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Turbulent firms, turbulent wages?

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  • Diego Comin
  • Erica L. Groshen
  • Bess Rubin

Abstract

Has greater turbulence among firms fueled rising wage instability in the United States? Earlier research by Gottschalk and Moffitt shows that rising earnings instability was responsible for one-third to one-half of the rise in wage inequality during the 1980s. These growing transitory fluctuations remain largely unexplained. To help fill this gap, this paper further documents the recent rise in transitory fluctuations in compensation and investigates its linkage to the concurrent rise in volatility of firm performance documented in research by Comin and Mulani and others. ; After examining models that explain the relationship between firm and wage volatility, we investigate this linkage in three complementary panel data sets, each with its own virtues and limitations: the Panel Study of Income Dynamics (detailed information on workers, but no information on employers), COMPUSTAT (detailed firm information, but only average wage and employment levels about workers), and the Federal Reserve Bank of Cleveland's Community Salary Survey (wages and employment for specific occupations for identified firms). We find support for the hypothesis in all three data sets. We can rule out straightforward compositional churning as an explanation for the link to firm performance in high-frequency (over spans of five years) wage volatility, although not in more persistent fluctuations (between successive five-year averages). We conclude that the rise in firm turbulence explains about 60 percent of the recent rise in high-frequency (five-year) wage volatility.

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Bibliographic Info

Paper provided by Federal Reserve Bank of New York in its series Staff Reports with number 238.

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Date of creation: 2006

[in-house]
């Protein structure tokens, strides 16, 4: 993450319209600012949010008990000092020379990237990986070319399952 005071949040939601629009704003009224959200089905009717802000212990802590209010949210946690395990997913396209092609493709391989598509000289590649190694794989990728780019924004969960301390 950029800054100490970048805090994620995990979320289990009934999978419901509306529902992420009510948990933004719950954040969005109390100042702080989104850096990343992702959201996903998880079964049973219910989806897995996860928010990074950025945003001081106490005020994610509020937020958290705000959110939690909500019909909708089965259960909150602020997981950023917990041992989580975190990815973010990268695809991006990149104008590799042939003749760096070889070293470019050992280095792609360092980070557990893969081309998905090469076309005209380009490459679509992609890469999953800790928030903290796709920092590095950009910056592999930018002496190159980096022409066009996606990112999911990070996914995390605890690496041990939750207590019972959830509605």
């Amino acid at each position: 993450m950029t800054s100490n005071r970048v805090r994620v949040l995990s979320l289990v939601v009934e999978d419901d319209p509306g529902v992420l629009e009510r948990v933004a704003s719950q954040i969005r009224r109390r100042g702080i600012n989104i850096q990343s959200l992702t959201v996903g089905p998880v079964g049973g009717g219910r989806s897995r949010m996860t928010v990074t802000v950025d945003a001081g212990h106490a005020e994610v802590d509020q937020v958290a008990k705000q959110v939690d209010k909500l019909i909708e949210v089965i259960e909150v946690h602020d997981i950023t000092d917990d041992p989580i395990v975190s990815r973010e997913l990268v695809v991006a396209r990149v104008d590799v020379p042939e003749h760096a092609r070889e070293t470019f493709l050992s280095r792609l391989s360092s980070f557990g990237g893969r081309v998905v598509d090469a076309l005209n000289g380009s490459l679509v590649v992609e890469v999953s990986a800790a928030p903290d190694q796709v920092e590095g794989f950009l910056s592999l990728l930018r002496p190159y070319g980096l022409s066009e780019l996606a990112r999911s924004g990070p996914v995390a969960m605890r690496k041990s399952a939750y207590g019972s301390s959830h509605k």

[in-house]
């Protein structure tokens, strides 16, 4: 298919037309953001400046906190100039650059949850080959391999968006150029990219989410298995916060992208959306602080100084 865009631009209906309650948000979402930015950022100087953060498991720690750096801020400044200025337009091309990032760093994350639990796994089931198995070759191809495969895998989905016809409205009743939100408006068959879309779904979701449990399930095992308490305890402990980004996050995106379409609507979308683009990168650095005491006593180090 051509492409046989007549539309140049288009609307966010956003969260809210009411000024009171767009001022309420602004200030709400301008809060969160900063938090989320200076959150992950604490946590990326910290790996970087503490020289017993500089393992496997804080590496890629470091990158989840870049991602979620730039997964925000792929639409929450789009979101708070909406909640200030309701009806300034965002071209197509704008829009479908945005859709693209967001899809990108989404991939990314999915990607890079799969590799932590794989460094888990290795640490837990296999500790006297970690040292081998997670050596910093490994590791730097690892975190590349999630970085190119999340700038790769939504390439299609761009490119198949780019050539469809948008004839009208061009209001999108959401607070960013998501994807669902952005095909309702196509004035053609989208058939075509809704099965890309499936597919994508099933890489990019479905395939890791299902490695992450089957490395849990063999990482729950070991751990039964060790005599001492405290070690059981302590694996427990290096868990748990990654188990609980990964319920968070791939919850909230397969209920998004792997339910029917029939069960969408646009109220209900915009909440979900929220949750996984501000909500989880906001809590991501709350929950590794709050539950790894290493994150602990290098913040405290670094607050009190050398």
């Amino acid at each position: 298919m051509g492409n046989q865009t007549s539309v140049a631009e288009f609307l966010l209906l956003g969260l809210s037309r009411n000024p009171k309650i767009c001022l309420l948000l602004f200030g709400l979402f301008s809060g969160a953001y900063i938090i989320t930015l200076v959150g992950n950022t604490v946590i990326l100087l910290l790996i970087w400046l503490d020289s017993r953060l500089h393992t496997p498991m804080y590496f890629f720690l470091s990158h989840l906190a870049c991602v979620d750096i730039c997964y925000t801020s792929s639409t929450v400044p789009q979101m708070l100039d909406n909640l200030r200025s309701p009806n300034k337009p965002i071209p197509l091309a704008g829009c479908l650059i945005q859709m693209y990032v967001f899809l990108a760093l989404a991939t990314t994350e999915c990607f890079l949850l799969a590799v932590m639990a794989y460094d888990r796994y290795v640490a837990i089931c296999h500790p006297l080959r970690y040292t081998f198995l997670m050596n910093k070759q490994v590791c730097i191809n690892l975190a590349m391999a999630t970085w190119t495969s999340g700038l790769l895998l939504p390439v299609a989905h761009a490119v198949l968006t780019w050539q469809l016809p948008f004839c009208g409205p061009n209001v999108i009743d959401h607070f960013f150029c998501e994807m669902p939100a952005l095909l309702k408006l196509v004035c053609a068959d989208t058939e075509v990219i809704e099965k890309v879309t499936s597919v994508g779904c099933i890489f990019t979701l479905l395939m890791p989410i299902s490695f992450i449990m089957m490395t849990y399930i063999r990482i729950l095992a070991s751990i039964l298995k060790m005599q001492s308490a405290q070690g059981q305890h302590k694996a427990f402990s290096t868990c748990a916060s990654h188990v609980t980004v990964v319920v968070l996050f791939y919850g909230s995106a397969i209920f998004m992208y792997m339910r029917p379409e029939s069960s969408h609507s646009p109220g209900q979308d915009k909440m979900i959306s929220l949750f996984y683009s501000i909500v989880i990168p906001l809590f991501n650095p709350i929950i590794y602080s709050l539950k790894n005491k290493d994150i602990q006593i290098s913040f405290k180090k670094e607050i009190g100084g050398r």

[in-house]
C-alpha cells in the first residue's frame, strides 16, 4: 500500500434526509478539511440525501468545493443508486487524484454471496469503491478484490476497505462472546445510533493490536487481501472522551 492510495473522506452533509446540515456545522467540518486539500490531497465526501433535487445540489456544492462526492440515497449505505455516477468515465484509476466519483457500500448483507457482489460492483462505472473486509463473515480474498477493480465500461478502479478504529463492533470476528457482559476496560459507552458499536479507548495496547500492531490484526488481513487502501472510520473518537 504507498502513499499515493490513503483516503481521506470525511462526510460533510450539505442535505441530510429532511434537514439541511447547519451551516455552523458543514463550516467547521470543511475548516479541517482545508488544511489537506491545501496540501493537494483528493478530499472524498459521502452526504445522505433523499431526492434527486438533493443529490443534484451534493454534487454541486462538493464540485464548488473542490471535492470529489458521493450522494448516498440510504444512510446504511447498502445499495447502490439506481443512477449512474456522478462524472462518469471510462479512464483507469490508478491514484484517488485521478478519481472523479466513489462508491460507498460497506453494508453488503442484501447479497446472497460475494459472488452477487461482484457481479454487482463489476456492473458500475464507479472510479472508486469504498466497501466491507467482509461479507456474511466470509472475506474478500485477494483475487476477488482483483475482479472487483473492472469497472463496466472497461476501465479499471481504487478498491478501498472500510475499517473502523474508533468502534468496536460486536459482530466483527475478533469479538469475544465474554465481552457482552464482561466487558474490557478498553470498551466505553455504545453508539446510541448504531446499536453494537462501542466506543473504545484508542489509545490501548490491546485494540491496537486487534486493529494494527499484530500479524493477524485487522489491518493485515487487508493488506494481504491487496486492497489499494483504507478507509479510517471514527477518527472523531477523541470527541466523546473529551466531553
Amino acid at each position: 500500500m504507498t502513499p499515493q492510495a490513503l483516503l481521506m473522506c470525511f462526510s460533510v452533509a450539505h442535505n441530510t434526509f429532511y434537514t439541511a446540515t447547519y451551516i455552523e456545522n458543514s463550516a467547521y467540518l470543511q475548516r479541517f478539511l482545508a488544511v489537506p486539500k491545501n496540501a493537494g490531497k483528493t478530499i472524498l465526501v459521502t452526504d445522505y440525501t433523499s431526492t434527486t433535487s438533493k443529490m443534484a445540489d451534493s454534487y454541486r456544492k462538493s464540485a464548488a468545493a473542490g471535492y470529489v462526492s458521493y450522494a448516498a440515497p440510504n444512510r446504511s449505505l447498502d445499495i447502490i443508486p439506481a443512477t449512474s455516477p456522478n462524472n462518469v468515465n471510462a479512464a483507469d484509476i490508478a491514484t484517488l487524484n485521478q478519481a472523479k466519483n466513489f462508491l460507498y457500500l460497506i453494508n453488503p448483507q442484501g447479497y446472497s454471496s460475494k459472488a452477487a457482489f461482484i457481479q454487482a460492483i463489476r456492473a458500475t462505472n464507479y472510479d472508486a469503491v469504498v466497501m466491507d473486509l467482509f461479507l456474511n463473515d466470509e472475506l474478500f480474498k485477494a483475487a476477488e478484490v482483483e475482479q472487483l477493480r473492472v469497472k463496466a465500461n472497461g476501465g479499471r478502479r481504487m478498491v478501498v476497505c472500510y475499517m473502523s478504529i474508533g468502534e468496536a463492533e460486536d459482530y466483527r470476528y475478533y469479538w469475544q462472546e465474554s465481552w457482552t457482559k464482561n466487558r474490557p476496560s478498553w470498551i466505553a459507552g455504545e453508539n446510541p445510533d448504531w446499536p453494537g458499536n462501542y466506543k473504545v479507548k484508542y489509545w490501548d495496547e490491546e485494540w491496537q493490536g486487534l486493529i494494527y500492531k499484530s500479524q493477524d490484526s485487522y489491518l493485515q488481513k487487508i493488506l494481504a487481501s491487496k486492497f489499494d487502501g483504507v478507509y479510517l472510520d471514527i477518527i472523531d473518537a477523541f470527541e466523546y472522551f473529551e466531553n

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Handle: RePEc:fip:fednsr:238

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Keywords: Wages ; Corporate profits;

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References

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  1. Juhn, Chinhui & Murphy, Kevin M & Pierce, Brooks, 1993. "Wage Inequality and the Rise in Returns to Skill," Journal of Political Economy, University of Chicago Press, vol. 101(3), pages 410-42, June.
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  6. Levy, Frank & Murnane, Richard J, 1992. "U.S. Earnings Levels and Earnings Inequality: A Review of Recent Trends and Proposed Explanations," Journal of Economic Literature, American Economic Association, vol. 30(3), pages 1333-81, September.
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Citations

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Cited by:
  1. Daniel Sandoval & Mark Rank & Thomas Hirschl, 2009. "The increasing risk of poverty across the American life course," Demography, Springer, vol. 46(4), pages 717-737, November.
  2. Shane T. Jensen & Stephen H. Shore, 2008. "Changes in the Distribution of Income Volatility," Papers 0808.1090, arXiv.org.
  3. Peter Gottschalk & Robert Moffitt, 2009. "The Rising Instability of U.S. Earnings," Journal of Economic Perspectives, American Economic Association, vol. 23(4), pages 3-24, Fall.
  4. Kai Liu & Marcos Chamon & Eswar Prasad, 2010. "Income Uncertainty and Household Savings in China," IMF Working Papers 10/289, International Monetary Fund.
  5. Stephen Jenkins & Peter Lambert, 2011. "Robert Moffitt and Peter Gottschalk’s 1995 paper ‘Trends in the covariance structure of earnings in the US: 1969–1987’," Journal of Economic Inequality, Springer, vol. 9(3), pages 433-437, September.
  6. Maria Garcia-Vega & Alessandra Guariglia, . "Volatility, Financial Constraints, and trade," Discussion Papers 07/33, University of Nottingham, GEP.
  7. Claudia M. Buch & Christian Pierdzioch, 2009. "Low Skill but High Volatility?," CESifo Working Paper Series 2665, CESifo Group Munich.
  8. Buch, Claudia M. & Döpke, Jörg & Stahn, Kerstin, 2008. "Great moderation at the firm level? Unconditional versus conditional output volatility," Discussion Paper Series 1: Economic Studies 2008,13, Deutsche Bundesbank, Research Centre.

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